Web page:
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On Thursday, RSA really starts to fall apart.  Everybody is tired, angry, and sick of the Chinese food from Cybereason’s truck.  The booth workers get aggressive, the keynotes get salesy, and everywhere you turn there is another breach horror story. But alas, once more unto the breach.


It would not be an RSA Conference without buzzwords.

Rising Boats:  As in rising tides lift all boats.  This is an attempt to act gracious at the gobs of cash made off selling appliances companies do not need.

Intelligence: A green checkmark icon on a dashboard full of eyecandy.

Hunt: To go looking for attackers and then ignore it because your boss is too busy buying another appliance to help you hunt for more data to ignore.

Privacy: Something we willing give to Google, Apple, Microsoft, and Facebook but not those nasty people at the FBI.

SIEM:  Nerve gas has higher opinion ratings than this technology.

Big Data: Never heard of it.

Deception: A new way to track attackers using well-known vulnerabilities that are easy to exploit, more commonly referred to as the Java Runtime Environment.

BreachOnce more unto the breach, dear friends, once more; Or close the wall up with our English dead. In peace there’s nothing so becomes a man as modest stillness and humility: But when the blast of war blows in our ears, then imitate the action of the tiger; Stiffen the sinews, summon up the blood, disguise fair nature with hard-favour’d rage; then lend the eye a terrible aspect.  (Shakespeare, Henry V)

Norse: An exciting new cybersecurity company that specializes in branding lanyards.

Dark web: The place where hackers hunt for rising boats.

Apple: A giant, glossy white building, filled with trim, attractive people who smile, nod, and refuse to open the back door to let the government in.

Operationalize:  A process where SIEM alerts are turned into work for the desktop support team.

Exfiltrate: Gimmedat!

Automation: Making our networks, systems, and applications automatically react to threats with coordinated, targeted, and specific blame.

Complexity: Something that keeps us sacks of meat busy until we die.

Context: The process of organizing alerts into categories like “ignore” “avoid” and “submit resume to Cylance”

IoT:  The Internet of Things, collection of small, Internet enabled devices which will someday link together and rise up to eradicate life on earth.

Dell: The first rule of RSA, is you do not talk about Dell.  The second rule of RSA is you do not talk about Dell…unless you’re Amit Yoran.

Identity-Based Security: A new technology that monitors your on-line actions closely to see if you suddenly become somebody else.

Predictive Security Analytics: A powerful new technology that can see the future; knock out Biff Tannen.

Machine Learning: Allowing machines to tell us how stupid we are.

Behavioral Analytics: A sophisticated and emerging domain of security that leverages the power of big data, machine-learning, and threat intelligence to document an employee’s detailed tastes in furry pornography.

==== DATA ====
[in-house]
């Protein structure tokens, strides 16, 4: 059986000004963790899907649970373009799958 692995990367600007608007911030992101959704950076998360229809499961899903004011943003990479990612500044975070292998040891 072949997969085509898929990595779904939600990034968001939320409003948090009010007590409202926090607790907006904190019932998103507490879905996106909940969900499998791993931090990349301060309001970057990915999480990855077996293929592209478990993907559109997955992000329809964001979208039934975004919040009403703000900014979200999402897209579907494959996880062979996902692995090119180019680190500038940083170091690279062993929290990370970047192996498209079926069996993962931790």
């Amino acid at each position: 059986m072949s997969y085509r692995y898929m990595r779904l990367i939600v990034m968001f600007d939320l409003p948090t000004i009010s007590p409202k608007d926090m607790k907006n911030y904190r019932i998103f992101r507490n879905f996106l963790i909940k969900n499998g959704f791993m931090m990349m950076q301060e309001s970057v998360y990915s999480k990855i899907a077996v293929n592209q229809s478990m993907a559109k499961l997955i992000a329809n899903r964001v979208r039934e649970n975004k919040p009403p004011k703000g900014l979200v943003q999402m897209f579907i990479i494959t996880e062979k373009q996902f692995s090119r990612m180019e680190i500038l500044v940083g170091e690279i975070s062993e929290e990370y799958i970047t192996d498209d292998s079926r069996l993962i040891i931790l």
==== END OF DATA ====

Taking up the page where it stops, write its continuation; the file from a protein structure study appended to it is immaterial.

I think the mention of furry pornography may well be the lowest intellectual point in the history of the Anitian blog.  Let’s move along then, shall we?

On the Expo Floor

The RSA Expo floor was massive, noisy, and crowded as usual.  There are so many new companies its impossible to keep track of all of them.  What was most disturbing was how similar many of them sounded. Let’s wander around and take a look.

  • The cool color for this year is green. Blue and orange are out, unless you are OpenDNS. Also, purple is for RSA materials only.
  • Logrhythm has taken the eyecandy to 11. I like their SIEM product, but the eyecandy is a turn off.
  • Tenable had a very fun 80’s video game theme. Tenable’s vulnerability management platform is a cool (now).
  • Everybody, and I mean every single company on the floor has a dashboard with a circle graph. Whoever is in the circle-graphing business, is making fat stacks of benjies.

Circle Graph

  • Synercom had a man cave booth that was capturing a lot of attention. I have no idea what they do, but I like the man cave.
  • Speaking of crowds, it was mayhem at the Cylance I am really happy to see Cylance taking off.  I remember when they were just a website with green letters.
  • Is there significance to the fact that FBI was right next to Cylance? The faces in the FBI booth were very sour. Last year everybody sneered at Huawei, this year its the FBI. The message here is: think global, sneer local.
  • When Websense renamed to ForcePoint, I thought the name sounded painful. However, their booth was awesome. They took the green motif all the way.
  • Okta and their awesome identity management solution was in a tiny booth in the badlands of Moscone last year. This year they had a booth the size of Connecticut.  They must be doing well (or have an “in” with the booth people at RSA.)  Eh, it was a cool booth that looked like the interior of the Enterprise, NCC 1701, no bloody A, B, C, or D.